While James Comey was sucking up all the oxygen in the room, there was a pretty major science announcement last week. It turns out that the human species might be much older than we originally thought. Fossils found in Morocco place our earliest ancestors on the planet as far back as 350-thousand years ago. Until now, the accepted time period for our evolutionary arrival was about 195-thousand years--in a different part of Africa.
What was neat about the announcement is that it was not immediately shot down by everyone else in the scientific community. I didn't see a single anthropologist say "the science on our evolution is settled--we are 195-thousand years old and anyone that tries to challenge that is an 'evolutionary denier'". CNN didn't convene a panel of scientists and "Bill Nye the Science Guy" to discredit the new findings.
Of course, there really isn't a lot of money riding on determining the age of the human species. The guy who found the fossils and developed the theory won't be getting a Nobel Prize. He probably won't be making a documentary that will win an Oscar. Nations with plenty to gain won't be able to use the findings to weaken the economies of larger countries. There are few investors that stand to make billions from industries related to an older human race. And no one will be rushing to change textbooks to make sure that children have it drummed into their minds repeatedly that our species is older than we thought it was before last week.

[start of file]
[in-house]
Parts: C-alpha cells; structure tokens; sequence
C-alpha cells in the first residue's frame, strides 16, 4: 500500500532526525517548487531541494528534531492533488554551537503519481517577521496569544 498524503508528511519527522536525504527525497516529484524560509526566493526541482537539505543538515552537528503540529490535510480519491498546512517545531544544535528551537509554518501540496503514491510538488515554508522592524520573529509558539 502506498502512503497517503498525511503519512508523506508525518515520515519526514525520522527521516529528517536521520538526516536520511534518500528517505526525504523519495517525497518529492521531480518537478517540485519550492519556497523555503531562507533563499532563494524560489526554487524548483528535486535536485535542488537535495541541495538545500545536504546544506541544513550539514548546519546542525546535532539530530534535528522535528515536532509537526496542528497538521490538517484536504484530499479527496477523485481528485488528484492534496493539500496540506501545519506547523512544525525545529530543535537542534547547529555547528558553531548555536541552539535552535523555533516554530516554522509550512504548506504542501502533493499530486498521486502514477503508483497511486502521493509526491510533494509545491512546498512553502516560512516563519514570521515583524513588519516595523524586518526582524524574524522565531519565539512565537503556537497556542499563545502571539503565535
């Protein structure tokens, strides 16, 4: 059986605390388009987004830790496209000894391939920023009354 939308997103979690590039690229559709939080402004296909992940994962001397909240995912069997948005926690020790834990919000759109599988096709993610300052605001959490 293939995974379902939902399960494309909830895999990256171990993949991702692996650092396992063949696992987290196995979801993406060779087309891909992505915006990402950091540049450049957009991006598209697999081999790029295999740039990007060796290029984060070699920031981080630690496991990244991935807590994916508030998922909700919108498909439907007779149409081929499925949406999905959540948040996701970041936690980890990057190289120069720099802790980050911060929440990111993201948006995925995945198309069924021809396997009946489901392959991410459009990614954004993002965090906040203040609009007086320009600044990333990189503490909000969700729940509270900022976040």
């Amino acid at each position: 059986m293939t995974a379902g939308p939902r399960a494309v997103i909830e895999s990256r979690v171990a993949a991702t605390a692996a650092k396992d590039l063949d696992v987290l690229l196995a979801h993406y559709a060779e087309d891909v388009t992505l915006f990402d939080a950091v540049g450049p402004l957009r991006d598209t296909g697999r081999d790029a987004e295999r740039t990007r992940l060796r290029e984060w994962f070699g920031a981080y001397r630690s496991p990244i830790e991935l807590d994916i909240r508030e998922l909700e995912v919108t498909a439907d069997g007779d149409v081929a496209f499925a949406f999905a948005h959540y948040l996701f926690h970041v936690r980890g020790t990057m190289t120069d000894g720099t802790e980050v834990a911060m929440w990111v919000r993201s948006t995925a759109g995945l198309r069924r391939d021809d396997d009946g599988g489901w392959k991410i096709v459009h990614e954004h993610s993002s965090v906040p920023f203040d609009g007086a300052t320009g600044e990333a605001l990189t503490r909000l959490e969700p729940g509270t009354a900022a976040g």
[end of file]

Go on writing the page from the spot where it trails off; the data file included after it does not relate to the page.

Instead, there will be careful peer review of the findings--and if the facts point to that conclusion--everyone will say 'we were wrong about the age of our species" and accept the new data. No politics, no profits. It's a novel approach many like to call the "Scientific Method".